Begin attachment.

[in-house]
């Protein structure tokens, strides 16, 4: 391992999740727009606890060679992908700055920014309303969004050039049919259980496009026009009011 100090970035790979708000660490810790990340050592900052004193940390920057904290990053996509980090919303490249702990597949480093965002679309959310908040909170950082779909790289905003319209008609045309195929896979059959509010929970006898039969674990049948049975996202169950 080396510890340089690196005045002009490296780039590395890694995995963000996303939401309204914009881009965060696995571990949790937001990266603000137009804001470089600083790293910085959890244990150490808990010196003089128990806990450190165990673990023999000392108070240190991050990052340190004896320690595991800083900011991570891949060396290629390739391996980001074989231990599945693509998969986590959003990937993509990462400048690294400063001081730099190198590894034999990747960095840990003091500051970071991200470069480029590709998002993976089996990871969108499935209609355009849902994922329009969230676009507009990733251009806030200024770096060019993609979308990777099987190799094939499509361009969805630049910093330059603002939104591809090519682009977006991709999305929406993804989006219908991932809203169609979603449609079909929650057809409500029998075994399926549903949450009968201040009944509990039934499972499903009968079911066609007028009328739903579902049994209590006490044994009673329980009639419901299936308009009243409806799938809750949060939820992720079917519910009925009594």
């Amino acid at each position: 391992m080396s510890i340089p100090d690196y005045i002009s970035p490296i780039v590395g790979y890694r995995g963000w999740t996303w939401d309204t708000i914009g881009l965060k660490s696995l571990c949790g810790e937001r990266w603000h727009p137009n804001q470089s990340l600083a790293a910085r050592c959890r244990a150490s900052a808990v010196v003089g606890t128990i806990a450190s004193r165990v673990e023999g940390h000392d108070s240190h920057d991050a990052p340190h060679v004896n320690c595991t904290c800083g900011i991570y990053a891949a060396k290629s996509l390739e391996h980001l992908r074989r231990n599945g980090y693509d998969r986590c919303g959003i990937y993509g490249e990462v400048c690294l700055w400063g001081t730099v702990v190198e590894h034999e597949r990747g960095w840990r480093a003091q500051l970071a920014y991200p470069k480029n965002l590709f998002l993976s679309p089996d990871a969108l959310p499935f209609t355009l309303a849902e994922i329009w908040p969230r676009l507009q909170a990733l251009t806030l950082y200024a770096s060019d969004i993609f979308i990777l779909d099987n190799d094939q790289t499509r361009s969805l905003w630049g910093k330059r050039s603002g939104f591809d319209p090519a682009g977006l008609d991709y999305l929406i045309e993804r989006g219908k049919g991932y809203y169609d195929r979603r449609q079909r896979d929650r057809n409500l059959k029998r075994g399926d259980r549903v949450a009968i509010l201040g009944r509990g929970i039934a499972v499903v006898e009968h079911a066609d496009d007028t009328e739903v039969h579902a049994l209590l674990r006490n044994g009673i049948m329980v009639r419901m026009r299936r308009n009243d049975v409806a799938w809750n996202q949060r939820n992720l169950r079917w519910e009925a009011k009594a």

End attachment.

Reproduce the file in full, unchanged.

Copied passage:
[in-house]
């Protein structure tokens, strides 16, 4: 391992999740727009606890060679992908700055920014309303969004050039049919259980496009026009009011 100090970035790979708000660490810790990340050592900052004193940390920057904290990053996509980090919303490249702990597949480093965002679309959310908040909170950082779909790289905003319209008609045309195929896979059959509010929970006898039969674990049948049975996202169950 080396510890340089690196005045002009490296780039590395890694995995963000996303939401309204914009881009965060696995571990949790937001990266603000137009804001470089600083790293910085959890244990150490808990010196003089128990806990450190165990673990023999000392108070240190991050990052340190004896320690595991800083900011991570891949060396290629390739391996980001074989231990599945693509998969986590959003990937993509990462400048690294400063001081730099190198590894034999990747960095840990003091500051970071991200470069480029590709998002993976089996990871969108499935209609355009849902994922329009969230676009507009990733251009806030200024770096060019993609979308990777099987190799094939499509361009969805630049910093330059603002939104591809090519682009977006991709999305929406993804989006219908991932809203169609979603449609079909929650057809409500029998075994399926549903949450009968201040009944509990039934499972499903009968079911066609007028009328739903579902049994209590006490044994009673329980009639419901299936308009009243409806799938809750949060939820992720079917519910009925009594």
């Amino acid at each position: 391992m080396s510890i340089p100090d690196y005045i002009s970035p490296i780039v590395g790979y890694r995995g963000w999740t996303w939401d309204t708000i914009g881009l965060k660490s696995l571990c949790g810790e937001r990266w603000h727009p137009n804001q470089s990340l600083a790293a910085r050592c959890r244990a150490s900052a808990v010196v003089g606890t128990i806990a450190s004193r165990v673990e023999g940390h000392d108070s240190h920057d991050a990052p340190h060679v004896n320690c595991t904290c800083g900011i991570y990053a891949a060396k290629s996509l390739e391996h980001l992908r074989r231990n599945g980090y693509d998969r986590c919303g959003i990937y993509g490249e990462v400048c690294l700055w400063g001081t730099v702990v190198e590894h034999e597949r990747g960095w840990r480093a003091q500051l970071a920014y991200p470069k480029n965002l590709f998002l993976s679309p089996d990871a969108l959310p499935f209609t355009l309303a849902e994922i329009w908040p969230r676009l507009q909170a990733l251009t806030l950082y200024a770096s060019d969004i993609f979308i990777l779909d099987n190799d094939q790289t499509r361009s969805l905003w630049g910093k330059r050039s603002g939104f591809d319209p090519a682009g977006l008609d991709y999305l929406i045309e993804r989006g219908k049919g991932y809203y169609d195929r979603r449609q079909r896979d929650r057809n409500l059959k029998r075994g399926d259980r549903v949450a009968i509010l201040g009944r509990g929970i039934a499972v499903v006898e009968h079911a066609d496009d007028t009328e739903v039969h579902a049994l209590l674990r006490n044994g009673i049948m329980v009639r419901m026009r299936r308009n009243d049975v409806a799938w809750n996202q949060r939820n992720l169950r079917w519910e009925a009011k009594a």